Logo for How God Works: The Science Behind Spirituality

How God Works: The Science Behind Spirituality

PRX

While religion and science often seem at odds, there’s one thing they can agree on: people who take part in spiritual practices tend to live longer, healthier, and happier lives. The big question is: Why? In How God Works, professor Dave DeSteno takes us on a journey to find out how spirituality impacts our minds and bodies, as well as the world in which we live.

He speaks to leading scientists and philosophers, religious thinkers, and thought leaders to explore what we can learn from the world’s faith traditions to help us meet some of life’s biggest challenges. Along the way, he’ll look at how we can adapt and use spiritual practices in our own lives, whatever our beliefs, including none at all.

It’s by working across the boundaries that usually divide us – science versus religion, one faith versus another – that we’ll find new ways to make life better for everyone.

David DeSteno

While religion and science often seem at odds, there’s one thing they can agree on: people who take part in spiritual practices tend to live longer, healthier, and happier lives. The big question is: Why? In How God Works, professor Dave DeSteno takes us on a journey to find out how spirituality impacts our minds and bodies, as well as the world in which we live.

He speaks to leading scientists and philosophers, religious thinkers, and thought leaders to explore what we can learn from the world’s faith traditions to help us meet some of life’s biggest challenges. Along the way, he’ll look at how we can adapt and use spiritual practices in our own lives, whatever our beliefs, including none at all.

It’s by working across the boundaries that usually divide us – science versus religion, one faith versus another – that we’ll find new ways to make life better for everyone.

David DeSteno

Religion & Mental Health Part 2: Addiction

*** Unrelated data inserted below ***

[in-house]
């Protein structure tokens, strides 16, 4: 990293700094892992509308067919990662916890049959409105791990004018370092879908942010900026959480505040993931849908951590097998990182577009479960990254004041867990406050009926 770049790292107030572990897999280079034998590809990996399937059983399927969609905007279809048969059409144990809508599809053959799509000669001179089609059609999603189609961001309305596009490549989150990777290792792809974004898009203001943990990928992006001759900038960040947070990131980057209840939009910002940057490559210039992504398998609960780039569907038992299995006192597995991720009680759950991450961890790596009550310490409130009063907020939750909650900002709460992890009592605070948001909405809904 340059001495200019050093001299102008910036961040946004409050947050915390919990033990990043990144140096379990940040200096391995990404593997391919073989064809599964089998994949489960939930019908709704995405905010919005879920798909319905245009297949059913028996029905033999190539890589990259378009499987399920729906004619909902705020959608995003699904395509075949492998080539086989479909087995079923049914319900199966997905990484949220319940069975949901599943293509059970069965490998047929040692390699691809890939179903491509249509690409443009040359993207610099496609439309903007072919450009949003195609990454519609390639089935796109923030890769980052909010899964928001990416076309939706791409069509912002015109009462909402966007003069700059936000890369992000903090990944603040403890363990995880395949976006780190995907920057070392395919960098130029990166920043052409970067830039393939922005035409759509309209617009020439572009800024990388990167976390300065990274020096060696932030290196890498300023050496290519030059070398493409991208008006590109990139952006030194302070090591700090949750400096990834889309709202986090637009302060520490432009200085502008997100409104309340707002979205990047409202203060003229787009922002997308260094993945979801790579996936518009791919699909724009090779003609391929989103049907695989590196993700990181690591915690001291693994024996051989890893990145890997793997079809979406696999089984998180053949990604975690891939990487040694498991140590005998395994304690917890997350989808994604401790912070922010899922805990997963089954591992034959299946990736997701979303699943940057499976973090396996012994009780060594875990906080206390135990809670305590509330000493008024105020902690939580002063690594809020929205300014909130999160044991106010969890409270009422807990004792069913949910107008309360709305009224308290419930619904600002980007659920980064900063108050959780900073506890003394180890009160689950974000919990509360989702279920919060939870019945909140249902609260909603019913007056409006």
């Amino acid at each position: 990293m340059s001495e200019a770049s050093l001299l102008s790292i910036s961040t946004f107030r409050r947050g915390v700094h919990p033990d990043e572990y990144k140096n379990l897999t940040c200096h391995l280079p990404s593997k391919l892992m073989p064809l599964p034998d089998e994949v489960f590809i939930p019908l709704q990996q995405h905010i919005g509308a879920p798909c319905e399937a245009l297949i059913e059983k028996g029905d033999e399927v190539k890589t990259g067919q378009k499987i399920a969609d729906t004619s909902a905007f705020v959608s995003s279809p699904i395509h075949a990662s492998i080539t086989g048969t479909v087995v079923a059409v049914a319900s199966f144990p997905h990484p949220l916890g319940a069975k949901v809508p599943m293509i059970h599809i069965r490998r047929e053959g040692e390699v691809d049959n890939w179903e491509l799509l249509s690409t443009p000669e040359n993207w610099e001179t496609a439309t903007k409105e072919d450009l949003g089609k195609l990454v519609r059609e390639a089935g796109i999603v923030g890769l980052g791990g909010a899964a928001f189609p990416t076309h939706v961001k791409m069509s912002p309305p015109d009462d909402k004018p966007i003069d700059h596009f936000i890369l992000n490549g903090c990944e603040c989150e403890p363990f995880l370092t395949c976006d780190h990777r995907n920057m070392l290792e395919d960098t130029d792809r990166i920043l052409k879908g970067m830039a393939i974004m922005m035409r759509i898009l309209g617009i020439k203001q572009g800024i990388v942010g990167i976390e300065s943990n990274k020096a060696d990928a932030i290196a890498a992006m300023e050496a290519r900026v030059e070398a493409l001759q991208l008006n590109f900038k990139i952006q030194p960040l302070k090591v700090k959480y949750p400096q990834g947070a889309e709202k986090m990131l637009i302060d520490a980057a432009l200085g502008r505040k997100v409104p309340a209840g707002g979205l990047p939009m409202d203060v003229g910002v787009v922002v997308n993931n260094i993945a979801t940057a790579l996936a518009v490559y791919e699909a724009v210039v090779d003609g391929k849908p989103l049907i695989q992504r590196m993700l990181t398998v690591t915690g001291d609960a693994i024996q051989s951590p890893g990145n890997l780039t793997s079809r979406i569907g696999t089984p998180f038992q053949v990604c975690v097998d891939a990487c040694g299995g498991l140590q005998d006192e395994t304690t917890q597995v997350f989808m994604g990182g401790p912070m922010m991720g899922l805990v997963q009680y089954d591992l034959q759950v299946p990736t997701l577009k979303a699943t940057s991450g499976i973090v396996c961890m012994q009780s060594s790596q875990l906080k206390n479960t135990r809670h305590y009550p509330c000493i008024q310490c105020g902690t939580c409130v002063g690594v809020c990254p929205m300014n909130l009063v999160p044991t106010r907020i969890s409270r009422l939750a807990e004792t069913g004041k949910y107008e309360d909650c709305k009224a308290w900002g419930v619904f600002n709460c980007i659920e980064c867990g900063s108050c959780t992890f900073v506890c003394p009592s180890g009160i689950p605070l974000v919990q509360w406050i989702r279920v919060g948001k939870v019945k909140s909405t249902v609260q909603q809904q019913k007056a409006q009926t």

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December 17, 202336min 13sec

When it comes to treating addiction, twelve-step programs like Alcoholics Anonymous are some of the most often used in the US. But while twelve-step programs have several components, one of the most central is surrendering control to a higher power. But how important is that idea? Does relying on a divine influence help or hurt? And might there be other routes to recovery?

We’ll talk with bestselling author and New York Times opinion writer Maia Szalavitz about what the research on addiction and addiction recovery shows, as well as her own path out of drug abuse. And we’ll discuss the relationship between perceptions of “divine control” and personal wellbeing with sociologist Laura Upenieks.

Maia Szalavitz is the author of Undoing Drugs: How Harm Reduction is Changing the Future of Drugs and Addiction. Learn more about the book, and her other writings, on her website.

Laura Upenieks is an Assistant Professor of Sociology at Baylor University. Learn more about her research here.

If you or someone you know is struggling with addiction there are many resources out there to help. Among the options Maia recommends exploring to see if they are right for you: SMART Recovery, Women for Sobriety, and Alcoholics Anonymous.